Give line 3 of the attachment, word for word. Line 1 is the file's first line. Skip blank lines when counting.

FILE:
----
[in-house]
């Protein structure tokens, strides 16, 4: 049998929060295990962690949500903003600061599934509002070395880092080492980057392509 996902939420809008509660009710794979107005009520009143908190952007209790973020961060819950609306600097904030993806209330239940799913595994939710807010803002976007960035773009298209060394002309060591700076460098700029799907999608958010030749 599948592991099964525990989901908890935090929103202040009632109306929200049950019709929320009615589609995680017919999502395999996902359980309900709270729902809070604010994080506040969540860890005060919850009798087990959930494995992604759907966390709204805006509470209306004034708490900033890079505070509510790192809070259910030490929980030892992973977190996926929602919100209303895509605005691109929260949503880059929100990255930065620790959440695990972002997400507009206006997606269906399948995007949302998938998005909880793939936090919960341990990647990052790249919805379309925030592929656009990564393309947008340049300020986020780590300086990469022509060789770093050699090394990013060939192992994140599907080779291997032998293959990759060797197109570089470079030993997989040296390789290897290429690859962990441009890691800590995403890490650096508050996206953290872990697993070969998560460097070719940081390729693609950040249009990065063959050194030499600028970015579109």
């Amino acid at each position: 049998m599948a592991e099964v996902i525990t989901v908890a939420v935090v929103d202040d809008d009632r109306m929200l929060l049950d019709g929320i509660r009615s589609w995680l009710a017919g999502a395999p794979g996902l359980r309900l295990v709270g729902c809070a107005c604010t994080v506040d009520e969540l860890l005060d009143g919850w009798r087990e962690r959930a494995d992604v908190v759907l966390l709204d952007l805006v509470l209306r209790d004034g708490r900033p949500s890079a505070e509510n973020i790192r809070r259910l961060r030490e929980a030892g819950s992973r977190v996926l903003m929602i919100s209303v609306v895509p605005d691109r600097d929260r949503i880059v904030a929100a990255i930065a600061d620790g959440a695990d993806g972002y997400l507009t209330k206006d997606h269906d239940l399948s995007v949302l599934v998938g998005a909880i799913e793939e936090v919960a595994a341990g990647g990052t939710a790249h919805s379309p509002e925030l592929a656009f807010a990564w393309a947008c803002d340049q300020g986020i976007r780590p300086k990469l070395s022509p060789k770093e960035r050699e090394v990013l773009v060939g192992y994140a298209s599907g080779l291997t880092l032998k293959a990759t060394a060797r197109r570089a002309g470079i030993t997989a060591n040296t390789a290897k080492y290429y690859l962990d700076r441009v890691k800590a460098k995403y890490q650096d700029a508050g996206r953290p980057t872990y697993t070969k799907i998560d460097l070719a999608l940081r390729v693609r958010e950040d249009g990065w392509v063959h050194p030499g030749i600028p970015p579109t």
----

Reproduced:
């Amino acid at each position: 049998m599948a592991e099964v996902i525990t989901v908890a939420v935090v929103d202040d809008d009632r109306m929200l929060l049950d019709g929320i509660r009615s589609w995680l009710a017919g999502a395999p794979g996902l359980r309900l295990v709270g729902c809070a107005c604010t994080v506040d009520e969540l860890l005060d009143g919850w009798r087990e962690r959930a494995d992604v908190v759907l966390l709204d952007l805006v509470l209306r209790d004034g708490r900033p949500s890079a505070e509510n973020i790192r809070r259910l961060r030490e929980a030892g819950s992973r977190v996926l903003m929602i919100s209303v609306v895509p605005d691109r600097d929260r949503i880059v904030a929100a990255i930065a600061d620790g959440a695990d993806g972002y997400l507009t209330k206006d997606h269906d239940l399948s995007v949302l599934v998938g998005a909880i799913e793939e936090v919960a595994a341990g990647g990052t939710a790249h919805s379309p509002e925030l592929a656009f807010a990564w393309a947008c803002d340049q300020g986020i976007r780590p300086k990469l070395s022509p060789k770093e960035r050699e090394v990013l773009v060939g192992y994140a298209s599907g080779l291997t880092l032998k293959a990759t060394a060797r197109r570089a002309g470079i030993t997989a060591n040296t390789a290897k080492y290429y690859l962990d700076r441009v890691k800590a460098k995403y890490q650096d700029a508050g996206r953290p980057t872990y697993t070969k799907i998560d460097l070719a999608l940081r390729v693609r958010e950040d249009g990065w392509v063959h050194p030499g030749i600028p970015p579109t």